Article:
Business intelligence transforms consumers of information into analysts, who can drill into data and understand it. Such information has become an increasingly important commodity in an NHS environment of tightening finances alongside a drive for efficient, high quality services and balanced budgets.

Clinicians and managers at the operational level need to receive timely and succinct information that enables them to see where things are going right or wrong in a service, and how to take corrective action, writes Jennifer Taylor

With tight financial times ahead in the NHS, more than ever trusts need information about their business that facilitates better decision making.

We know that we’re not susceptible to the same kind of failures so people have confidence that it works every day

This so-called business intelligence is increasingly being sought after by primary care trusts to meet the world class commissioning agenda, which is all about getting the best value for money and the best quality of service for local populations. PCTs are drilling into the raw data and looking at key indicators to decide if they are commissioning the best service.

Across the NHS in every type of trust, managers and clinicians at the operational level are using information about their service to make well-informed decisions that enable them to improve services, weed out inefficiencies and balance their budgets.

Service line management has placed clinicians at the centre of the health service’s new commercial environment of managing income and costs. Being able to look at information about individual patients, consultants, procedures and care pathways allows clinicians and managers alike to understand why income and costs are as they are at every level.

Business intelligence transforms people from being consumers of information into analysts because it gives them the capability to drill into the information and understand it, says Graham James, vice president and director of business intelligence systems at CACI. “The more a person can, for themselves, analyse presented information the better prepared they are to make good decisions.”

Case study: Salford Royal

At Salford Royal Foundation Trust, data was historically obtained in an inefficient manner. The trust’s system was about 30 years old and needed specific expertise to extract information. Increasing demands for information put more and more demand on the hardware and if something failed there could often be a week’s gap before the information could be obtained.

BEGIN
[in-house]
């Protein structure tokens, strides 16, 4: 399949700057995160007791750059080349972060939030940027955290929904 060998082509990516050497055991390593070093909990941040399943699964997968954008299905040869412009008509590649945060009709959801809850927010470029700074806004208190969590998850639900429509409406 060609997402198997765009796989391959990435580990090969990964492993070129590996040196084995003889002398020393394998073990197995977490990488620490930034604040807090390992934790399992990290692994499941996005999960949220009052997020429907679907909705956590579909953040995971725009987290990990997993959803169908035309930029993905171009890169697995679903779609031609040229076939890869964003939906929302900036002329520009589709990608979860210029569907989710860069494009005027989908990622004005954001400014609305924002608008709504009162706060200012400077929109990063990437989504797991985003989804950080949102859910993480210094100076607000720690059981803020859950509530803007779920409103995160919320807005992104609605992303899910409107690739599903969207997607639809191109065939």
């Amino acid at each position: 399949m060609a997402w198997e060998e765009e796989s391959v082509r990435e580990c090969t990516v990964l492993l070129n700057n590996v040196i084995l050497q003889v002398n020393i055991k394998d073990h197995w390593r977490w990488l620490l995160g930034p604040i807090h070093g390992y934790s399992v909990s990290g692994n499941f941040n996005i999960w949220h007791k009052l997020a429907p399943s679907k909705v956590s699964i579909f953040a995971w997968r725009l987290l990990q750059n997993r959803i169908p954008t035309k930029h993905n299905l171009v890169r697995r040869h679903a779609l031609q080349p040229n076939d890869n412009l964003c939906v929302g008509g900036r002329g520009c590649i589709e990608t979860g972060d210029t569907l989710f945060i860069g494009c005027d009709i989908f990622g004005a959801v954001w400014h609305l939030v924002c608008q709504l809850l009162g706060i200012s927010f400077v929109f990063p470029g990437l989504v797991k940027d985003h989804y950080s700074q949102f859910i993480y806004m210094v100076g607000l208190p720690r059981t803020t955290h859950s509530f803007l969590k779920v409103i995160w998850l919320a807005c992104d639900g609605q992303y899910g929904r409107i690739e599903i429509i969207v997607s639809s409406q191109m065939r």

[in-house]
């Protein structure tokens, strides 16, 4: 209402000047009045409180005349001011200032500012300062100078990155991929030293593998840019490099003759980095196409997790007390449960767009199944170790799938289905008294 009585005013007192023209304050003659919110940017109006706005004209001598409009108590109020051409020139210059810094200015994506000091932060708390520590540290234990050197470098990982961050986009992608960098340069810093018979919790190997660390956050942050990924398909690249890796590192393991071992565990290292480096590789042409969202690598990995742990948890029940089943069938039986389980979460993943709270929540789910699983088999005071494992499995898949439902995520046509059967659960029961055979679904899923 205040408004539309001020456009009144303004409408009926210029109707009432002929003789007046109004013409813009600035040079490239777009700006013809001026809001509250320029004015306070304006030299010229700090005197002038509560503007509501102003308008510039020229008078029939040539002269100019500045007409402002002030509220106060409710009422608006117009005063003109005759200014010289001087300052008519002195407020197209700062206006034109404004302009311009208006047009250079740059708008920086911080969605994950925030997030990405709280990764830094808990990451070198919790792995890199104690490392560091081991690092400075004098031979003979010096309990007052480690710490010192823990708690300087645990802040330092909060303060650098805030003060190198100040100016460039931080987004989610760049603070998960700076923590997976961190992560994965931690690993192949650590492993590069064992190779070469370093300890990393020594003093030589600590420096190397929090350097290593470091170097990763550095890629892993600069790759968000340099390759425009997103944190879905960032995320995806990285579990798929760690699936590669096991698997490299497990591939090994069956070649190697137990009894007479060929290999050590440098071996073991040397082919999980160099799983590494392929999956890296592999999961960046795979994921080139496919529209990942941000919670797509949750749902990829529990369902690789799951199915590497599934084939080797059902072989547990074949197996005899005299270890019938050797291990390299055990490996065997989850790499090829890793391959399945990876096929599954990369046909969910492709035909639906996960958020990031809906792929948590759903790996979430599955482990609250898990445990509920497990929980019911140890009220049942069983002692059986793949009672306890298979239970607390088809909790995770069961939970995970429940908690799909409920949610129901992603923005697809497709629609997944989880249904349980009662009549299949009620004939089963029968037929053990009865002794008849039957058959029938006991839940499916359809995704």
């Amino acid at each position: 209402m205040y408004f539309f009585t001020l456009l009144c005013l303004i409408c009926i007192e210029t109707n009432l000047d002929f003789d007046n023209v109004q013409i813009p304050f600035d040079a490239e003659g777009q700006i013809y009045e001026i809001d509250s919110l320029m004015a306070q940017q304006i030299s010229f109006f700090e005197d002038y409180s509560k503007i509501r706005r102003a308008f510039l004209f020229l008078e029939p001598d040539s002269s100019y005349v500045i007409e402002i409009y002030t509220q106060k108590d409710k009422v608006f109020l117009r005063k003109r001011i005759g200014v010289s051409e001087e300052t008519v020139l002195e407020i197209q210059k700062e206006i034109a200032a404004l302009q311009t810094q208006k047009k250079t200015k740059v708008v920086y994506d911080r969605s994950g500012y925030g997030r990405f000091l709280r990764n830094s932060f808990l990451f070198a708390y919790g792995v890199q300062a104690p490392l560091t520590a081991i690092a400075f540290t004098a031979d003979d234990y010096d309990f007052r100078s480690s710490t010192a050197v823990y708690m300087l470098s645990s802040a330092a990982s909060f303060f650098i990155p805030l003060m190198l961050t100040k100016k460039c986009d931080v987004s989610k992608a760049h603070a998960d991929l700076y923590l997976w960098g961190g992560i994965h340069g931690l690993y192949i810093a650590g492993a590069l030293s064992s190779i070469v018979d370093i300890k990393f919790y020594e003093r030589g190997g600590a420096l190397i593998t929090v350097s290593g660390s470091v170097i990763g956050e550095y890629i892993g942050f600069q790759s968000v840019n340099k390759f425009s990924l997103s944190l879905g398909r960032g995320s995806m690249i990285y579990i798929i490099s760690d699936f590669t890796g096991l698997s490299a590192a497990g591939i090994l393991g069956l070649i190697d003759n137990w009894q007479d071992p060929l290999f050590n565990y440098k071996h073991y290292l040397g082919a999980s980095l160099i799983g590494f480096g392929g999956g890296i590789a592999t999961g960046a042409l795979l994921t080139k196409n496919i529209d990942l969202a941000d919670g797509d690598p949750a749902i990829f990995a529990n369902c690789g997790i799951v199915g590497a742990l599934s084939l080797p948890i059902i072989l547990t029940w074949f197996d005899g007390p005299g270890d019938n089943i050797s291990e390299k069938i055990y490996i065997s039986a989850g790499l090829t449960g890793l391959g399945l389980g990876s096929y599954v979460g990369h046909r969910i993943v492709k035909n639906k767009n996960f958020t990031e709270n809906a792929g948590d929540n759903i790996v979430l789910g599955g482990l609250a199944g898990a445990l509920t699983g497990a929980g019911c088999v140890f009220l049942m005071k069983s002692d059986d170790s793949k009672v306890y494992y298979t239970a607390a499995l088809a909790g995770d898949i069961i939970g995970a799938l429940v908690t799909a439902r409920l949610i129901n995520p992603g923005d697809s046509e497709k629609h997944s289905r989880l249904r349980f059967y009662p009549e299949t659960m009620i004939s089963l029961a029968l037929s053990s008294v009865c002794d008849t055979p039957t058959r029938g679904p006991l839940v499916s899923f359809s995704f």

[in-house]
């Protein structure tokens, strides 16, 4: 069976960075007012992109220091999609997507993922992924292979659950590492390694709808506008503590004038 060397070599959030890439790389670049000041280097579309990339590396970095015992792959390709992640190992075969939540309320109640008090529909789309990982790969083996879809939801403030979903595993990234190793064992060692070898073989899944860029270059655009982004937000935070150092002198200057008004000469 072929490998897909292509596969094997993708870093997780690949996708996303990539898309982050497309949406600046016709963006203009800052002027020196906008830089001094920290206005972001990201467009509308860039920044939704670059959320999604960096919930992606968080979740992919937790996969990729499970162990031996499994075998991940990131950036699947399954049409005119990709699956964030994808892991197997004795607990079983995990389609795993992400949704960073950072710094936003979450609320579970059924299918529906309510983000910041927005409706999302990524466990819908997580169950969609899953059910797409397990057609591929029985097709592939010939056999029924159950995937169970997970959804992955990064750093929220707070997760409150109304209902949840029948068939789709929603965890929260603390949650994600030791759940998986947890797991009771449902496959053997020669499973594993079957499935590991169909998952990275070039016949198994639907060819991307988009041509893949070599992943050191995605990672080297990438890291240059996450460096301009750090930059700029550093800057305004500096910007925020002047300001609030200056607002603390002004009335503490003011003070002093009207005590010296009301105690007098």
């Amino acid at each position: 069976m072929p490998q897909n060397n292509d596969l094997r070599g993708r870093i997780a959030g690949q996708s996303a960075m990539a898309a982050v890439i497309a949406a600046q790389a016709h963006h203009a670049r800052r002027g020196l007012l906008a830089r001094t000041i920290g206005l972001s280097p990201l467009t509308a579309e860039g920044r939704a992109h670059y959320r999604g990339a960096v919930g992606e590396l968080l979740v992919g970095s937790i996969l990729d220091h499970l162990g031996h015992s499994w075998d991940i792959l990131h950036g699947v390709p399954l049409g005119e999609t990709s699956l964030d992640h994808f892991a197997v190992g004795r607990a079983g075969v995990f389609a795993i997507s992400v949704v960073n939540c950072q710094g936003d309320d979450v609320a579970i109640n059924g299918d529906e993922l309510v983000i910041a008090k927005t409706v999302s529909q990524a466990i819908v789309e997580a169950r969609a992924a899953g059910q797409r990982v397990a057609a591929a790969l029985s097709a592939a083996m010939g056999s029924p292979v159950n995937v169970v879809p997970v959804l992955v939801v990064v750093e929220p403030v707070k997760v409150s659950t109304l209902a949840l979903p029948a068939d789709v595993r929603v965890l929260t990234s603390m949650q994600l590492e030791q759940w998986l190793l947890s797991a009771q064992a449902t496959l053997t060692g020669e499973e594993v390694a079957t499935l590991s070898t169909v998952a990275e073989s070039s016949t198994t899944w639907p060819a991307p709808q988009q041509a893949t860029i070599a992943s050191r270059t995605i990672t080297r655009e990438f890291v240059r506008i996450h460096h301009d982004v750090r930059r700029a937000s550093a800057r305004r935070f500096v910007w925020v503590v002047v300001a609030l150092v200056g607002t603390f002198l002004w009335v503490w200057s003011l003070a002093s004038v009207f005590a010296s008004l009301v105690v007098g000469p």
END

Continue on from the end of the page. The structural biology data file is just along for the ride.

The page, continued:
In addition, there were copies of the same data in different databases, and it was being extracted two or three times for different purposes. Some information was updated and some wasn’t.

The trust knew it needed a single source of data and tried twice to set up a system on its own but failed, probably because of a lack of knowledge and resource. It decided to invest in a new system and after a procurement process, purchased CACI’s InView data warehouse and business intelligence solution.

InView is now the single source for the trust’s non-clinical data, which is available and ready for use by 7am every morning. It contains inpatient activity, outpatient attendances, A&E attendances and waiting list information.

Salford uses it for all statutory reporting to the Department of Health. In the past, one return took half a day and today takes about five minutes.

Since adopting their new business intelligence system, the trust has experienced a complete culture change, right up to executive level. With the old system, people did not trust the data and if there was a problem with it they blamed the information. Now if they see a problem in the data, they know there’s a problem somewhere in the service.

“We know that we’re not susceptible to the same kind of failures so people have confidence that it works every day,” says Jon Lawton, head of information services at Salford. “And if anybody wants information out of it we’ve got the expertise internally to be able to produce that very, very quickly.”